Irrespective of whether it manages to better AWS Cloud in market and mind share in the near future, Azure should be able to put a better challenge now, as Microsoft made a bunch of cloud related announcements at its BUILD 2017 conference.
Long story short, the Microsoft Azure cloud is starting to look a lot more like the Amazon Web Service cloud — when it comes to database offerings, at least.
Amazon’s status as the top cloud computing service provider was unchallenged in 2016, as the AWS division maintained its 40% market share last year, taking business away from many smaller players in the process.
This streak continued, in the first quarter of this year, too, as sales jumped 43% year-over-year.
Now, though, it is finally facing a much tougher challenge.
Redmond has announced the Azure Cosmos DB, which may actually see AWS playing catchup to this new technology. As Microsoft executive Scott Guthrie detailed this latest arrival in a blog post, it has been seven years in the making:
“Today, we announced Azure Cosmos DB, the first globally distributed, multi-model database service delivering turnkey global distribution with guaranteed uptime and millisecond latency at the 99th percentile. While most database services force you to choose between strong or eventual consistency, Azure Cosmos DB is the only globally distributed database service which offers five well-defined, intuitive consistency choices — so you can select just the right one for your app.”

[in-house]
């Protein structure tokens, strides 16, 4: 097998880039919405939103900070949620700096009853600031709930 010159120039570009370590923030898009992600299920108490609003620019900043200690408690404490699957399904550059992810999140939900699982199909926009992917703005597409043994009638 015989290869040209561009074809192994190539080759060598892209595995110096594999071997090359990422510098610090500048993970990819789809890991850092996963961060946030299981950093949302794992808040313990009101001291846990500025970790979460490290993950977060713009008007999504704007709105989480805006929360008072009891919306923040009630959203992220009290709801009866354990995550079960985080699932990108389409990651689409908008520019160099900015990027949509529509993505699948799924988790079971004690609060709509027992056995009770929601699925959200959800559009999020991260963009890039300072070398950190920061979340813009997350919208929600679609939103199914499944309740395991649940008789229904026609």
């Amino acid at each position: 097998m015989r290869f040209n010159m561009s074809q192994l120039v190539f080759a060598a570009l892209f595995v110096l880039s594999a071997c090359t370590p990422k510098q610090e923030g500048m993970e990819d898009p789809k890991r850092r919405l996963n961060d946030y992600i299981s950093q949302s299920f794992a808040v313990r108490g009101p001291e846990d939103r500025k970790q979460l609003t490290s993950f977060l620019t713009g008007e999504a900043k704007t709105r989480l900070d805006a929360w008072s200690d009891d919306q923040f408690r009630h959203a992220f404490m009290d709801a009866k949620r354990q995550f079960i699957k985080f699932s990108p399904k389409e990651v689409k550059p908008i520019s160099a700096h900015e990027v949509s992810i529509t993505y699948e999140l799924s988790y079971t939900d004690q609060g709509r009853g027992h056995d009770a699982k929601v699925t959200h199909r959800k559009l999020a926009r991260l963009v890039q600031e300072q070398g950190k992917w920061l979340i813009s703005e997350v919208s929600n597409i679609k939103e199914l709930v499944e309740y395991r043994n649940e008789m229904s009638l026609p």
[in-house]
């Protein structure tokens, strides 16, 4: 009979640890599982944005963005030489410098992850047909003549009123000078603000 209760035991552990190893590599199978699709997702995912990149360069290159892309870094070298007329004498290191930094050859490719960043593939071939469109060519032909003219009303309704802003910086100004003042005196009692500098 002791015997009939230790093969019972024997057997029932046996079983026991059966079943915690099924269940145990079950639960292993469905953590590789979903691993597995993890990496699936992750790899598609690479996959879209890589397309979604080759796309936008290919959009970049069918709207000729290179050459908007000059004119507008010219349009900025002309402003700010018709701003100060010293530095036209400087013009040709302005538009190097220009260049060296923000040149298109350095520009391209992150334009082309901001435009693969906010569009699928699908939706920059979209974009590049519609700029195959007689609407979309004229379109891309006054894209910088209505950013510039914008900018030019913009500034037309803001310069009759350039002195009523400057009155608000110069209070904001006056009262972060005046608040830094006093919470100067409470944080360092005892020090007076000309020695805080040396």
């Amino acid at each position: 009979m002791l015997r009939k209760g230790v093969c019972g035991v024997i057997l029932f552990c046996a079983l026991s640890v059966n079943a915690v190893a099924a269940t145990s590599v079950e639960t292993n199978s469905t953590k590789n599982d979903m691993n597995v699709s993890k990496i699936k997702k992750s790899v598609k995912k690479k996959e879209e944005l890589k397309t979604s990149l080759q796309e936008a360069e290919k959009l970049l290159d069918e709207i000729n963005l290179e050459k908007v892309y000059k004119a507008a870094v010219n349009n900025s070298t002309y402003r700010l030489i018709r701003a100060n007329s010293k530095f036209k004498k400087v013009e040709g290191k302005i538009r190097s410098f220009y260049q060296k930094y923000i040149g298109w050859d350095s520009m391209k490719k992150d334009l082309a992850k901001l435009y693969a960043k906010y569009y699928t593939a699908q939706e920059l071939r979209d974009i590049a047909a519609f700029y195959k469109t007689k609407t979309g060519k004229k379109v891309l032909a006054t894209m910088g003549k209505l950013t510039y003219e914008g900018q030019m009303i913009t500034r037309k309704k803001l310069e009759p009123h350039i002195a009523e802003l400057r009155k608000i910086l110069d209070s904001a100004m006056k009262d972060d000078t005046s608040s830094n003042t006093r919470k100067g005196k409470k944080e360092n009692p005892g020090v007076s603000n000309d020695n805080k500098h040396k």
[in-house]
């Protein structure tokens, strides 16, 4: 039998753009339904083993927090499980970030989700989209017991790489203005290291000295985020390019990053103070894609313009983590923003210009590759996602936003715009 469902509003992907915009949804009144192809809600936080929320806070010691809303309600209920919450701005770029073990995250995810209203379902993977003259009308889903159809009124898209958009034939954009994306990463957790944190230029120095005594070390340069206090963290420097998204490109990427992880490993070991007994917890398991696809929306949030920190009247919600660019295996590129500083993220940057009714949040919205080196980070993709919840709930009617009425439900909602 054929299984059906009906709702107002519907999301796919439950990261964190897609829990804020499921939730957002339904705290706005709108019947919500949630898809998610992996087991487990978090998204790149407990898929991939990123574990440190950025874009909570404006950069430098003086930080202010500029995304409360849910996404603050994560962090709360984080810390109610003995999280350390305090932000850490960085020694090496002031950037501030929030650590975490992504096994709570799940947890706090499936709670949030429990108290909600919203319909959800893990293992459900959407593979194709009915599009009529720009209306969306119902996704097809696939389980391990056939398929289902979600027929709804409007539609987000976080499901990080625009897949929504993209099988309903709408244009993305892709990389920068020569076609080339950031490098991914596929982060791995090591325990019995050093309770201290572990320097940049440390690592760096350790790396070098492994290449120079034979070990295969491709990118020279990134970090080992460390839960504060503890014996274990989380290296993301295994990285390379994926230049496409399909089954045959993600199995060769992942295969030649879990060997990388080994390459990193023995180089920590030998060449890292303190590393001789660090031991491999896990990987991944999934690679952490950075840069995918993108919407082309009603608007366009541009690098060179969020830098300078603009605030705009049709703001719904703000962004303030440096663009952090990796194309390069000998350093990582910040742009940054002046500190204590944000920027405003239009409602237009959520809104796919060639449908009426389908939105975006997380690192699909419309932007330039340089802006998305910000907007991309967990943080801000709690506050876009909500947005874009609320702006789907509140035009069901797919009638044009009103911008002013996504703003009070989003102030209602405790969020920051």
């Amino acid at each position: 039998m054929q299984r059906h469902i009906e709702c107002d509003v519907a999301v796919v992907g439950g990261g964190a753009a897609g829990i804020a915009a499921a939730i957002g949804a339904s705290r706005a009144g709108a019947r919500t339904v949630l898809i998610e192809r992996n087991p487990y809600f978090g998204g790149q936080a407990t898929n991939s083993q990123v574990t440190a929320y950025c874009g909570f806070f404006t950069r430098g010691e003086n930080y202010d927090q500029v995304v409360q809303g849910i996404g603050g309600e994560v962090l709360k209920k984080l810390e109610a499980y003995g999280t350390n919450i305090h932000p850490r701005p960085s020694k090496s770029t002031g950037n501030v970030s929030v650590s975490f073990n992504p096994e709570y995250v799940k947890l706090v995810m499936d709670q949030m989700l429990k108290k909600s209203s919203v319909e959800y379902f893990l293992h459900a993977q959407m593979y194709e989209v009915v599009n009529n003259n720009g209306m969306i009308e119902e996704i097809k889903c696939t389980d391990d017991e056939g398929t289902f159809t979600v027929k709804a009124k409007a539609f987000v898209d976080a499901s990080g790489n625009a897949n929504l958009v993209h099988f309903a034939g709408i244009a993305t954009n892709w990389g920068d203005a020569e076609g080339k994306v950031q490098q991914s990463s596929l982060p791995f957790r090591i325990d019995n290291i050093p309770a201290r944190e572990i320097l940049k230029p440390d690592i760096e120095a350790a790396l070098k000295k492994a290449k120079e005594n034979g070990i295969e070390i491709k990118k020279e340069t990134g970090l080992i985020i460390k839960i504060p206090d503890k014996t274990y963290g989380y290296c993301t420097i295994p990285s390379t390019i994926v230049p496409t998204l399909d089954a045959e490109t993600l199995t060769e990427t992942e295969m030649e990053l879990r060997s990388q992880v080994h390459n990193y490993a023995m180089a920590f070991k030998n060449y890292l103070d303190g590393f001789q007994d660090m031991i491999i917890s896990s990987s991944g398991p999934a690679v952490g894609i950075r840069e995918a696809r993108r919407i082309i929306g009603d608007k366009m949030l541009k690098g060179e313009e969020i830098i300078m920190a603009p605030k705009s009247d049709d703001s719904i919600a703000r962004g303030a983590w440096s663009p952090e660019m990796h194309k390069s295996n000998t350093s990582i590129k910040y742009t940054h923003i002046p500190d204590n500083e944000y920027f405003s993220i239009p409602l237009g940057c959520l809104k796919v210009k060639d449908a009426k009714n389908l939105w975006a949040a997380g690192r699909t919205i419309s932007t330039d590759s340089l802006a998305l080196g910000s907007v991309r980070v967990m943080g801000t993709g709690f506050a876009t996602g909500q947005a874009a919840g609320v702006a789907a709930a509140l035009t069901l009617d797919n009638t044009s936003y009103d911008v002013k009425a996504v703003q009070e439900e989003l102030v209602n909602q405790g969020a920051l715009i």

Microsoft also announced a limited preview of the Azure Database Migration Service, which the Amazon cloud has had since October 2015.
Additionally, the software giant confirmed the availability of new Azure database services for PostgreSQL and MySQL. Again, something that AWS already offers with its Rational Database Service, and even Aurora, a fully managed MySQL compatible relational database offering.
And while media outlets have been quick to label the Cosmos DB as the future of cloud database, the undisputed cloud computing market leader knows that the cloud rivalry has now heated up.
Microsoft is, in simpler terms, taking the game to Amazon.
The question then becomes, when will AWS have something like Cosmos DB to offer its customers?